The publication of The Tin Drum in 1959 launched Günter Grass as an author of international repute. Bitter and impassioned, it delivers a scathing dissection of the years from 1925 to 1955 through the eyes of Oskar Matzerath, the dwarf whose manic beating on the toy of his retarded childhood fantastically counterpoints the accumulating horrors of Germany and Poland under the Nazis.
The Tin Drum, one of the great novels of the twentieth century, was published in Ralph Manheim's outstanding translation in 1959. It became a runaway bestseller and catapulted its young author to the forefront of world literature. To mark the fiftieth anniversary of the original publication, Houghton Mifflin Harcourt, along with Grass’s publishers all over the world, is bringing out a new translation of this classic novel. Breon Mitchell, acclaimed translator and scholar, has drawn from many sources: from a wealth of detailed scholarship; from a wide range of newly-available reference works; and from the author himself. The result is a translation that is more faithful to Grass’s style and rhythm, restores omissions, and reflects more fully the complexity of the original work. After fifty years, THE TIN DRUM has, if anything, gained in power and relevance. All of Grass’s amazing evocations are still there, and still amazing: Oskar Matzerath, the indomitable drummer; his grandmother, Anna Koljaiczek; his mother, Agnes; Alfred Matzerath and Jan Bronski, his presumptive fathers; Oskar’s midget friends—Bebra, the great circus master and Roswitha Raguna, the famous somnambulist; Sister Scholastica and Sister Agatha, the Right Reverend Father Wiehnke; the Greffs, the Schefflers, Herr Fajngold, all Kashubians, Poles, Germans, and Jews—waiting to be discovered and re-discovered.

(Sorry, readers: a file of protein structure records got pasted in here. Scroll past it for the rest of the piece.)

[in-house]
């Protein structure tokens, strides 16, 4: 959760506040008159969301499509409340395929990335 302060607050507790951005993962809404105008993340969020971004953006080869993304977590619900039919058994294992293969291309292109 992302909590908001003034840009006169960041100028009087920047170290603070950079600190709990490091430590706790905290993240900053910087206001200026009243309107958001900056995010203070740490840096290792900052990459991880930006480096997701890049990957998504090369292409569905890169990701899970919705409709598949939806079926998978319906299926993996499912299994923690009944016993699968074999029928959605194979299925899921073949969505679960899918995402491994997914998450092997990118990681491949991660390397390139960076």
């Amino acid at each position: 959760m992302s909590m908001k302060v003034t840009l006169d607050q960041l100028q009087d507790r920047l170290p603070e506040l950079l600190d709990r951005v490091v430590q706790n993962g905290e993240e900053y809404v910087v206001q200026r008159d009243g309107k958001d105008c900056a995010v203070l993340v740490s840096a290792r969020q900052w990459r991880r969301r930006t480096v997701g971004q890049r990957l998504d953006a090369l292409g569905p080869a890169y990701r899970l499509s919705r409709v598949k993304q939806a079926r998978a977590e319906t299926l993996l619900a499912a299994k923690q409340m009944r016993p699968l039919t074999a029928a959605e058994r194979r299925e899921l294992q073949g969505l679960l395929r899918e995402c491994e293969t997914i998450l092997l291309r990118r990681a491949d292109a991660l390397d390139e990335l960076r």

WITH A NEW FOREWORD BY THE AUTHOR On his third birthday Oskar decides to stop growing. Haunted by the deaths of his parents and wielding his tin drum Oskar recounts the events of his extraordinary life; from the long nightmare of the Nazi era to his anarchic adventures is post-war Germany.
The career of Günter Grass began dramatically in 1959, with the publication of his first novel. The Tin Drum brought instant fame to the thirty-two-year-old author and led to his receiving the 1999 Nobel Prize in Literature. Translated into dozens of languages, the novel has sold over four million copies worldwide. Its status as a major text of postwar German literature, however, has not diminished its provocative nature. In both style and content, it continues to challenge scholars, teachers, and students. This volume, like others in the MLA series Approaches to Teaching World Literature, is divided into two parts. Part 1, "Materials," provides the instructor with bibliographic information on the text, critical studies, and audiovisual and Internet resources. Part 2, "Approaches," contains eighteen essays on teaching The Tin Drum, including three that discuss Völker Schlöndorff's 1979 film adaptation of the novel. Some of the topics covered are the historical context (Nazism, World War II, the Holocaust), Oskar Matzerath as an unreliable narrator, the imagery (e.g., eels, the Virgin Mary), the use of German fairy tales, and how Grass's satirical treatment of Germany speaks to postwar generations.
A new reading of Grass's novel, emphasizing its treatment of the Nazi ideology of race and eugenics as it applied to "asocials."
A Study Guide for G¨«¨«¨«¨«nter Grass's "The Tin Drum," excerpted from Gale's acclaimed Literary Themes for Students: War and Peace.This concise study guide includes plot summary; character analysis; author biography; study questions; historical context; suggestions for further reading; and much more. For any literature project, trust Literary Themes for Students: War and Peace for all of your research needs.